TAMPA — Remember the Tampa Port Authority's deal to buy Channelside Bay Plaza? It's still on — and it's still delayed.
The sale of the downtown Tampa retail center has been put off for two months and three weeks now. But the port's chief legal officer, Charles Klug, said Monday that all indications are that the purchase will be finalized — eventually.
The process, though, has dragged on for so long now that the original sale agreement for the port to buy Channelside from the Irish Bank Resolution Corp. expired on Nov. 30. But Klug said that both sides agreed to extend the purchase agreement until the sale is finished.
Back in September, the port agreed to buy the building from the Irish bank for $5.75 million. The port owns the land under Channelside, but the bank owns the building itself. Both sides spent a year at odds over Channelside's fate. The port resolved the dispute by agreeing to buy the building to unify ownership of the property. Once it owns Channelside outright, then the port hopes to find a developer to revive the nearly empty retail center.
The basic situation has remained unchanged since both sides struck the deal in September: the sale has been stuck in limbo while the IBRC seeks Chapter 15 federal bankruptcy protection for its assets in the United States. The Channelside building is one of those assets. A federal bankruptcy judge in Delaware has yet to rule on the Chapter 15 petition, which is being opposed by other parties for reasons unrelated to the Channelside sale.
If the judge rejects the IBRC's bankruptcy petition, that would actually help the port. Then all the port would need to complete the sale is the approval of a Hillsborough County circuit court judge. Finalizing the sale would be part of the settlement agreement in the port's lawsuit against the Irish bank in state court.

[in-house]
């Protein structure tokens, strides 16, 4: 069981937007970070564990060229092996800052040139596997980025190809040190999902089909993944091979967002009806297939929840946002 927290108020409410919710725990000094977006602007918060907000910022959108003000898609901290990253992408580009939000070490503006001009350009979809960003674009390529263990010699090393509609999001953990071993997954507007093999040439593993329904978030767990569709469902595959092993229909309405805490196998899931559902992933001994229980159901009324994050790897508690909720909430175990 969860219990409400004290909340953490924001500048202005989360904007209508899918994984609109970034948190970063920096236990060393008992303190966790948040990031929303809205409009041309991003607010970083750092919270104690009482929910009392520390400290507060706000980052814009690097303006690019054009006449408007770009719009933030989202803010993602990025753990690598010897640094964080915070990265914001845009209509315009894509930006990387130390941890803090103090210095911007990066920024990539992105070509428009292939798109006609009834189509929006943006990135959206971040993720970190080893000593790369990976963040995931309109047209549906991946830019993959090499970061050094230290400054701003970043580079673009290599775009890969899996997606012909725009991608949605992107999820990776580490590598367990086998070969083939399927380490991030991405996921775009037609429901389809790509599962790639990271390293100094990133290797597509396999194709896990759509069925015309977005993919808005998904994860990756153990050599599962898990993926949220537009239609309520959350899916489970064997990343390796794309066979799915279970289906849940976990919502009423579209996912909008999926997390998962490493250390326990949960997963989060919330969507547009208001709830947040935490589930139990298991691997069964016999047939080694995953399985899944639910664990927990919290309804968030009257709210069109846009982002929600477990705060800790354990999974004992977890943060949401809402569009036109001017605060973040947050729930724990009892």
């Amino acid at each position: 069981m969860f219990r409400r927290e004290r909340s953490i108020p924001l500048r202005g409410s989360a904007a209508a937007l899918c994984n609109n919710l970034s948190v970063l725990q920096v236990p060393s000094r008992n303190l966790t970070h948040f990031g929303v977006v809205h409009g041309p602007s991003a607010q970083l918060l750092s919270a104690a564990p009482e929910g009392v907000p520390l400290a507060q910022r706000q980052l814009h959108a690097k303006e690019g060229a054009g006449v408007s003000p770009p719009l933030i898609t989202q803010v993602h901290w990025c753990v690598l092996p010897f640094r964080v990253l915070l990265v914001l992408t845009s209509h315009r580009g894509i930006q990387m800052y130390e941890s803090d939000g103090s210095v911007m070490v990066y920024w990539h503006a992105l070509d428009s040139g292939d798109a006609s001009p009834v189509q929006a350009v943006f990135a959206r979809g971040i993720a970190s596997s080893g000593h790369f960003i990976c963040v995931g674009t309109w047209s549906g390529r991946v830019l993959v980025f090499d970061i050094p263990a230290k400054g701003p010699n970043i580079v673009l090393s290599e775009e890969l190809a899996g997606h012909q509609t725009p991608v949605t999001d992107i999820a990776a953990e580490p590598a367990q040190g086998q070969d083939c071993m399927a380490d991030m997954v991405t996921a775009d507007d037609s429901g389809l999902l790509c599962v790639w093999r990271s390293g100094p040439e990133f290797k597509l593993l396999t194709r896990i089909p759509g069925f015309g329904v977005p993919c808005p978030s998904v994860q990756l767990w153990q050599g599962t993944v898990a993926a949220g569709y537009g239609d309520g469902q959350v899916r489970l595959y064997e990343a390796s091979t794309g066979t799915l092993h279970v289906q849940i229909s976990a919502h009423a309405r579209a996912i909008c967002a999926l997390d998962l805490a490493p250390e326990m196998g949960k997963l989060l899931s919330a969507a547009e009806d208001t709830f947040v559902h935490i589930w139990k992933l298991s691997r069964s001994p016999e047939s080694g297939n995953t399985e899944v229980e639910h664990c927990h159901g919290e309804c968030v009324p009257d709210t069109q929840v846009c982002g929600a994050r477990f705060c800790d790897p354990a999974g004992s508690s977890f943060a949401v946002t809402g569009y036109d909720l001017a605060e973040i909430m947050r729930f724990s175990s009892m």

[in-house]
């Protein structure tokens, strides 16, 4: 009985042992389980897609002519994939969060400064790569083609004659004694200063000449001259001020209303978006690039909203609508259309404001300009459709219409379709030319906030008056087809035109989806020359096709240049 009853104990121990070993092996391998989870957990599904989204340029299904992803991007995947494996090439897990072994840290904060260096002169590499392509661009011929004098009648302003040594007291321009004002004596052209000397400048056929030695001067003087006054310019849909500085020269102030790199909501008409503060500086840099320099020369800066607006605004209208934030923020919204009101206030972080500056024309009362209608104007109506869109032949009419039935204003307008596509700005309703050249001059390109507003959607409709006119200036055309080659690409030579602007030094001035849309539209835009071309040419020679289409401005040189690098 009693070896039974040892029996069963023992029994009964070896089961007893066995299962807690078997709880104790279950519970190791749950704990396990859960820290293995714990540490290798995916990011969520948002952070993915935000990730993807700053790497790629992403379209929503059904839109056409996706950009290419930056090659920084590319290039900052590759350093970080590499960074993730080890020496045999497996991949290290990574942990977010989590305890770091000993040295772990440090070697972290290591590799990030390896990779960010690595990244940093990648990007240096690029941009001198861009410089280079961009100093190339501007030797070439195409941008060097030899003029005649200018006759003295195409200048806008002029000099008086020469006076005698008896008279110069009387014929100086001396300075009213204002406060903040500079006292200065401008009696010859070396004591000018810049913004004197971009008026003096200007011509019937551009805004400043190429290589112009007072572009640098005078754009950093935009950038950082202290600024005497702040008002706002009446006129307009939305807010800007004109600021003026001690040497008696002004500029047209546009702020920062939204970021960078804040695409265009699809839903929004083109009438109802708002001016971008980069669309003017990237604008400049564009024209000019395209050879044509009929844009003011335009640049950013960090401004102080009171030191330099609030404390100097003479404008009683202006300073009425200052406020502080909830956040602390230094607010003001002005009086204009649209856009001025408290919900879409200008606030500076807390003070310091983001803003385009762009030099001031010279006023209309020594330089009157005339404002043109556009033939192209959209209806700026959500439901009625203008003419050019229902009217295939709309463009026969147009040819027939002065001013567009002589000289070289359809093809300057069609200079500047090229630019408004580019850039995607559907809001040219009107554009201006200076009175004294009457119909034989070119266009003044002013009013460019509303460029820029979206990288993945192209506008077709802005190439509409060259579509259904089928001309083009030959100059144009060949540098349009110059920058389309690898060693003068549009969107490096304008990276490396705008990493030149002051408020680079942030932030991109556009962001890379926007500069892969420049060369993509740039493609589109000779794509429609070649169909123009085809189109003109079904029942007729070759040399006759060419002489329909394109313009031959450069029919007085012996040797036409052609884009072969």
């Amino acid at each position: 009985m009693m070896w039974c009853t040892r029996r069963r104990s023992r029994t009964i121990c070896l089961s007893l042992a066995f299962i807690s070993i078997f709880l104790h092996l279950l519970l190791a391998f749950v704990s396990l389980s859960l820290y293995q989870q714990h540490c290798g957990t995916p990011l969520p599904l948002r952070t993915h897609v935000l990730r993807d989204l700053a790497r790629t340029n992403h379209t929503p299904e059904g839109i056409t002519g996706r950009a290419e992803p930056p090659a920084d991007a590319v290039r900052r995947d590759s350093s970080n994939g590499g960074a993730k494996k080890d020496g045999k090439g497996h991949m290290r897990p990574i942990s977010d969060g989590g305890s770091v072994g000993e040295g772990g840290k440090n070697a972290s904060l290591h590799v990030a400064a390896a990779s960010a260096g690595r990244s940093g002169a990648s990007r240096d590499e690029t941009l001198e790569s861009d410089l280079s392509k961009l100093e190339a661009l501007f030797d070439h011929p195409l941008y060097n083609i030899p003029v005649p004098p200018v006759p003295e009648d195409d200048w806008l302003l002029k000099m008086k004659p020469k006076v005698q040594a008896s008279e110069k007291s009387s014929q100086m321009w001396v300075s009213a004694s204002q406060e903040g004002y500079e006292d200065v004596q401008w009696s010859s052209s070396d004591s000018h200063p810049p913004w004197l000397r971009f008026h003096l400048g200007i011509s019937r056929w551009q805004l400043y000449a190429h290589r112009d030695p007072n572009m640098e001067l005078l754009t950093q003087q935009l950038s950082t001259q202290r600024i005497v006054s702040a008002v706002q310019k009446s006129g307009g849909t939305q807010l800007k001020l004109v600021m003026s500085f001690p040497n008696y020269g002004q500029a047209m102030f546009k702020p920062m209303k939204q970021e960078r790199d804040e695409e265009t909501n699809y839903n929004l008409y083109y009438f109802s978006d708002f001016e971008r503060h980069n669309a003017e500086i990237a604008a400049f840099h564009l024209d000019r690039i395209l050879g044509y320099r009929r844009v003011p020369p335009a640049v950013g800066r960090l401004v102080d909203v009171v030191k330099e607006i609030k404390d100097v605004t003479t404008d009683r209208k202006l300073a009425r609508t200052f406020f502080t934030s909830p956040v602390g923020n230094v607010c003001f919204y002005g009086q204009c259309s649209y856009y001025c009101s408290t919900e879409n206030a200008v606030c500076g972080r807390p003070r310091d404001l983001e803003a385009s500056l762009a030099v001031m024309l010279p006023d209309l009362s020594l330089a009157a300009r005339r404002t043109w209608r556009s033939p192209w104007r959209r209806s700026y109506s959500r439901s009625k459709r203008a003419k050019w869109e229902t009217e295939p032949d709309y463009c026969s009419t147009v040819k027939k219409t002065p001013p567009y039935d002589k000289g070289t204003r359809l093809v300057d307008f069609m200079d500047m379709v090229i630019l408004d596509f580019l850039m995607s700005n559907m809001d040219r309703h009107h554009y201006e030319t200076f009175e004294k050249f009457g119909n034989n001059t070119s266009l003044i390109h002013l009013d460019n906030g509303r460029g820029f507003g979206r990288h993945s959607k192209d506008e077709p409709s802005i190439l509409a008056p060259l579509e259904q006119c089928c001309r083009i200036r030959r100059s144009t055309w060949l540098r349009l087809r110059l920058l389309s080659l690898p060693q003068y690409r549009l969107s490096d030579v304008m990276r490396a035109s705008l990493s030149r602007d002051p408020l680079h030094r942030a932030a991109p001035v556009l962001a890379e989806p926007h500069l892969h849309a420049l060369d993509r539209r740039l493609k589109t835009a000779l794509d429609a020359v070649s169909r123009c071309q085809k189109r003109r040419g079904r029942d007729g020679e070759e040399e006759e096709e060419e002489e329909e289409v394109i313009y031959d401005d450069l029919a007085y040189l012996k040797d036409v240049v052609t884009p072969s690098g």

"Then they can sell off their assets and do whatever they want to do," Klug said.
But if the judge grants the IBRC Chapter 15 protection, then anyone opposing the purchase of Channelside would have two weeks to challenge the sale. Klug, though, has said that no one has standing to challenge it. But if someone does object, that could still require a court hearing, which would further delay the process, perhaps into early 2014.
One potential wrinkle: Liberty Channelside LLC, the jilted suitor that tried to buy Channelside Bay Plaza over the summer, has asked the Delaware court to send its lawyers copies of any decisions, motions or other documents filed in the IBRC bankruptcy case.
Klug said he didn't know why Liberty would do that, saying it only indicates that Liberty wants to be kept in the loop regarding the bankruptcy case. But could it also be a sign that Liberty might try to oppose the Channelside sale?
Liberty's representatives did not respond to requests for comment on Monday. But relations between Liberty and the port have been testy since the Tampa Port Authority's governing board voted in May to kill Liberty's deal with the Irish bank to buy Channelside.
Jamal Thalji can be reached at email@example.com or (813) 226-3404. Follow him on Twitter @jthalji on Twitter.